Last Thursday, Arkansas' governor signed a law that could allow fathers or even parents to "veto" women's abortions by threatening to sue abortion providers. And Arkansas isn't the only state to pass abortion laws, or attempt to pass laws, similar to it in recent years. There are several other states that have tried to pass stricter ones, in fact.
The Arkansas law, known as the “Unborn Child Protection From Dismemberment Abortion Act," was signed into law by Republican Gov. Asa Hutchinson last week. The act would allow the husband of a woman trying to procure an abortion, if he is the father of the unborn, to sue a doctor for “injunctive relief,” thus blocking his wife from having an abortion. (If the person having an abortion is a minor, their legal guardian can sue as well.) The act also bans dilation and evacuation (D&E) procedures, which, according to the American Medical Association, are both the safest and the most used methods of abortion following 14 weeks of pregnancy.
The law has yet to go into effect, but the ACLU of Arkansas will be fighting it in court. "The law puts an undue burden on a woman’s constitutional right to obtain a second-trimester abortion, and I think the legislature knows it and doesn’t care," said Rita Sklar, an attorney for the Arkansas chapter of the American Civil Liberties Union, told Reuters.
Here are some other states that have similarly attempted to further infringe on reproductive rights through abortion restrictions:
This Texas Regulation
Texas’ regulations required abortion providers to bury or cremate fetuses to preserve "human dignity." A U.S. District Judge, Sam Sparks, put an injunction on the law saying the law put “undue burdens on a woman's right to seek a pre-viability abortion,” Newsweek reported.
This Blocked Louisiana Measure
Last year, the Supreme Court blocked Louisiana’s 2014 measure, which would have closed down three out of the last four abortion clinics in the state, CNN reported. Louisiana’s law, like Texas’, required the physicians performing abortions to have admitting privileges at a local hospital.
This Blocked Alabama Law
Alabama abortion law barring clinics near schools may be blocked https://t.co/u0DVgyEfqb— Kelly Poe (@kelly_poe) October 5, 2016
In October, U.S. federal Judge Myron Thompson blocked Alabama’s school-proximity law and a similar ban on D&E abortion procedures. The school proximity law would have prevented clinics from being within 2,000 feet of a K-8 public school, Reuters reported.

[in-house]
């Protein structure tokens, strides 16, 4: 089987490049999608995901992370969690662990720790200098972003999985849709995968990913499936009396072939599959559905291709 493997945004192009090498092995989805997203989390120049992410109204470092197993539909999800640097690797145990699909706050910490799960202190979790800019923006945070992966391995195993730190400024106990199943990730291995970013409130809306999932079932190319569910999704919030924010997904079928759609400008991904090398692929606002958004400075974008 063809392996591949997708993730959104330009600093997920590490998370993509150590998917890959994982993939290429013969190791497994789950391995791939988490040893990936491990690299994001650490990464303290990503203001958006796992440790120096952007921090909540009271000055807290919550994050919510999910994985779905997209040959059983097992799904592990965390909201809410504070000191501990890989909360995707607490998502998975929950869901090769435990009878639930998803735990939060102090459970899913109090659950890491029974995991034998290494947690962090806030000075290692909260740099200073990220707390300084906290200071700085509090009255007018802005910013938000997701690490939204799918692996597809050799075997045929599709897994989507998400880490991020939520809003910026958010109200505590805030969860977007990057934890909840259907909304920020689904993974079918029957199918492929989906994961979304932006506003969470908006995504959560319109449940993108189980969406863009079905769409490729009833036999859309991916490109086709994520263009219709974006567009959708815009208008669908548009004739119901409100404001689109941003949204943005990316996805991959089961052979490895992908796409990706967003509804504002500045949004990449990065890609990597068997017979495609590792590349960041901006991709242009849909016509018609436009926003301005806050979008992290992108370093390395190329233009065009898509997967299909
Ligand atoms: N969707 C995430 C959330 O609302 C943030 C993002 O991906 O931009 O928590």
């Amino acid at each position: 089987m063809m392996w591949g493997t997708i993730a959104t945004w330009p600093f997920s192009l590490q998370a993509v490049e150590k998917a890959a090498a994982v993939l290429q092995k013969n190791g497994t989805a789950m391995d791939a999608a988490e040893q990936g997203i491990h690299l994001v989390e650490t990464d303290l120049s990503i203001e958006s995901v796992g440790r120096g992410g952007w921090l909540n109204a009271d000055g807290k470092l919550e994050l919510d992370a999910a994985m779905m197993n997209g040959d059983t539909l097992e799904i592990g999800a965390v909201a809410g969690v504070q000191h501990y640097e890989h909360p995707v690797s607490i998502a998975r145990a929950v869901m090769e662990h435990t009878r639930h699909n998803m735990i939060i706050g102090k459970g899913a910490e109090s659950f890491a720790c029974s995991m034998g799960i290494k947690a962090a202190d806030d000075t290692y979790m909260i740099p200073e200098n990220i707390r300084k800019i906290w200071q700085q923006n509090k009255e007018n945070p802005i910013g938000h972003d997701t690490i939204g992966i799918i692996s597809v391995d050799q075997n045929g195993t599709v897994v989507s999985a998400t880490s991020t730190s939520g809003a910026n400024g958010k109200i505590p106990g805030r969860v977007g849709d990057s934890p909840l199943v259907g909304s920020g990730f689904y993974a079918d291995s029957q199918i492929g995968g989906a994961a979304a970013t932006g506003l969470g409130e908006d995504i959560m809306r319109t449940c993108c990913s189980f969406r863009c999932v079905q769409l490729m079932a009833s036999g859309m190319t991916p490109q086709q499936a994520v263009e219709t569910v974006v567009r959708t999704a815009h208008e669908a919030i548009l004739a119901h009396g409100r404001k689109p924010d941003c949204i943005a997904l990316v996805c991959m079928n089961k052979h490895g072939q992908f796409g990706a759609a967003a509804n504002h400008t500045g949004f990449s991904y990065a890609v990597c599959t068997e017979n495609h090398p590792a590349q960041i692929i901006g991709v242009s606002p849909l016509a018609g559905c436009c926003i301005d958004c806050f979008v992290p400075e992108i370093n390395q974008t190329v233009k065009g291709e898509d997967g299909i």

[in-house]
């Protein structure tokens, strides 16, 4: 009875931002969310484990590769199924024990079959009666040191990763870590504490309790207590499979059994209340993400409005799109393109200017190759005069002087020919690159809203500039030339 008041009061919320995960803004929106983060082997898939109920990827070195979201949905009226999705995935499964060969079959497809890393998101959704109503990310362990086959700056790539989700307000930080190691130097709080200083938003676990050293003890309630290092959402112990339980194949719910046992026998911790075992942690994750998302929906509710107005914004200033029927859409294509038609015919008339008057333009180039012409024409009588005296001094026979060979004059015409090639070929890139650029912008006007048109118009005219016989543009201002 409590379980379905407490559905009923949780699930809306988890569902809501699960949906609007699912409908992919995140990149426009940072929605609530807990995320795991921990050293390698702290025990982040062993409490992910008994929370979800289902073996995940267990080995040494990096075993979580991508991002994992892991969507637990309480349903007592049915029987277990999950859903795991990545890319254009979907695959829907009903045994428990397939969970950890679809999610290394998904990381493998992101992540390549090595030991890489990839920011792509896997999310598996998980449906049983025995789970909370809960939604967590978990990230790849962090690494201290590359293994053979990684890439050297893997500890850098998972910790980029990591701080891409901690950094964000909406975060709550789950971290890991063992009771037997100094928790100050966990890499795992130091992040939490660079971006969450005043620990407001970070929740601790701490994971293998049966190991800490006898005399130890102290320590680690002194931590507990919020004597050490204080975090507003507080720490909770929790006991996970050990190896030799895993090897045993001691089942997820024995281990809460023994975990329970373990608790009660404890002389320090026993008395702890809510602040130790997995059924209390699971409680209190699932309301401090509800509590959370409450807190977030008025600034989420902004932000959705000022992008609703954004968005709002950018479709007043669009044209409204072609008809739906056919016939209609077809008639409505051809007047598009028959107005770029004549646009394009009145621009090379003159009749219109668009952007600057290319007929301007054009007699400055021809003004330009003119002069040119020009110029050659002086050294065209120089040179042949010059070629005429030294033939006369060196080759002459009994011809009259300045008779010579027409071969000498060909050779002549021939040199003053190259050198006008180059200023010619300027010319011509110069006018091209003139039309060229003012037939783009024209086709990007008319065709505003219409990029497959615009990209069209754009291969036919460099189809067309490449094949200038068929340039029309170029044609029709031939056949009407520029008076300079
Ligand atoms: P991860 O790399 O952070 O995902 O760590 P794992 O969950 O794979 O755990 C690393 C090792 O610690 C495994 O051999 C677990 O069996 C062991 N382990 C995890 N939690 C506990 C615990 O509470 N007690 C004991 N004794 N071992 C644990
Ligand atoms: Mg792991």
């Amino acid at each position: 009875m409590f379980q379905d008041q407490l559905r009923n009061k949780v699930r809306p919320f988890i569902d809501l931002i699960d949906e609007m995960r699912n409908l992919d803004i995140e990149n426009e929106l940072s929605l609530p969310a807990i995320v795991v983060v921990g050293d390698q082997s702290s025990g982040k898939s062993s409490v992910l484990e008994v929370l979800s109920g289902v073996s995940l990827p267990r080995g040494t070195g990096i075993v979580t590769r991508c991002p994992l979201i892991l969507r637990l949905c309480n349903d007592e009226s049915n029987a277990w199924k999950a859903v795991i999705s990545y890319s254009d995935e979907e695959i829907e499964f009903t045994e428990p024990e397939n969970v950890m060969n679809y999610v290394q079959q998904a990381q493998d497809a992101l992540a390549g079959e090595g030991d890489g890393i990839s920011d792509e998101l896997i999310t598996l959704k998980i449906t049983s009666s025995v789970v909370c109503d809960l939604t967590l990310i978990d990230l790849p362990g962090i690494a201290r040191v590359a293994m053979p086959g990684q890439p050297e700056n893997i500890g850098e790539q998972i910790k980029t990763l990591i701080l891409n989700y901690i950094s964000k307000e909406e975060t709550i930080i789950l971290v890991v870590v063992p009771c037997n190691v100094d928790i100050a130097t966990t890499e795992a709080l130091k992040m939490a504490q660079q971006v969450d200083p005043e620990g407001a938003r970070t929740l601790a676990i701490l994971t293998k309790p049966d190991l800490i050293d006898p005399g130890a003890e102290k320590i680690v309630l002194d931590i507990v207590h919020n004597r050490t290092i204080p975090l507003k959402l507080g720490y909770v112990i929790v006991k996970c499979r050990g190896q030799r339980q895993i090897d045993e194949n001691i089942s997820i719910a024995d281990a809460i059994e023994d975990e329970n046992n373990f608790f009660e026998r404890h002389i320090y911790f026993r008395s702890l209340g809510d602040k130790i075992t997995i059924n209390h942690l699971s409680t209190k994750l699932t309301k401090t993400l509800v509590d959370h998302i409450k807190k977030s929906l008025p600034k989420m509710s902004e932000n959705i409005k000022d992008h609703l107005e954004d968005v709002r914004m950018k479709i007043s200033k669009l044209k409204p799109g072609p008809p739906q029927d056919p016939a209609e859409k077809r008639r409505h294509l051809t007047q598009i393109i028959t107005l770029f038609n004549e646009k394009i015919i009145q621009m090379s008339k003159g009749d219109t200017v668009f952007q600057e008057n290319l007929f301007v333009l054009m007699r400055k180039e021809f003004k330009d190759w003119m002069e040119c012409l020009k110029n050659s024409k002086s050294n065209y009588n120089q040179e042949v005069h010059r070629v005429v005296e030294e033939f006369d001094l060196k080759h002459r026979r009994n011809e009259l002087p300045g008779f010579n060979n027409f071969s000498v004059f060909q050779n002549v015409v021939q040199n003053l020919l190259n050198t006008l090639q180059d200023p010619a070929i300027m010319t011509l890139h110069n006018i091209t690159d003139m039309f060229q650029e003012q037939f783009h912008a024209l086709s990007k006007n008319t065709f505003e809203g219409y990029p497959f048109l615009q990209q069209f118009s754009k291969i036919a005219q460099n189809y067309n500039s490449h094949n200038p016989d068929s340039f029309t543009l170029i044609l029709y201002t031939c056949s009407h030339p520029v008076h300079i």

Mississippi's Blocked D&E Ban
The Supreme Court also struck down Mississippi’s ban on D&E abortion procedures in the second trimester, as well as its admitting privilege requirements, the Washington Post reported.
West Virginia's D&E Ban
Here are the states that only have one abortion provider left: https://t.co/8BaviLM7ud (Spoiler: West Virginia is one of them)— PP South Atlantic WV (@PPSATWV) February 1, 2017
West Virginia also passed a similar D&E ban, according to the Washington Post. Anyone getting an abortion in the state has to go through state-directed counseling, which is meant to discourage abortion, as well as a 24-hour waiting period, the Guttmacher Institute reported.
This Voided 2015 Law In Kansas
The Kansas Court of Appeals voided its 2015 abortion law, which would have banned D&E. (Do you see a trend here?) The law banned “knowingly dismembering a living unborn child and extracting such unborn child one piece at a time from the uterus,” the New York Times reported. Well, that’s an unfortunate way to describe what many doctors consider the safest abortion method after 12 weeks of pregnancy.
This Voided Oklahoma Law
Freshman Oklahoma Rep. Justin Humphrey wants women to get permission from the "father of the fetus" for an abortion https://t.co/fIztXuSnan— Rewire (@Rewire_News) January 31, 2017
In December, Oklahoma’s Supreme Court voided a state restriction on abortion that required doctors performing the operation to have admitting privileges at a local hospital, Slate reported.
Arkansas' yet-to-be-implemented abortion restrictions are a horrifying step away from reproductive rights and bodily autonomy. Thankfully judges are shutting down these restrictive laws in many states. Hopefully, Arkansas' law will be the next to be voided.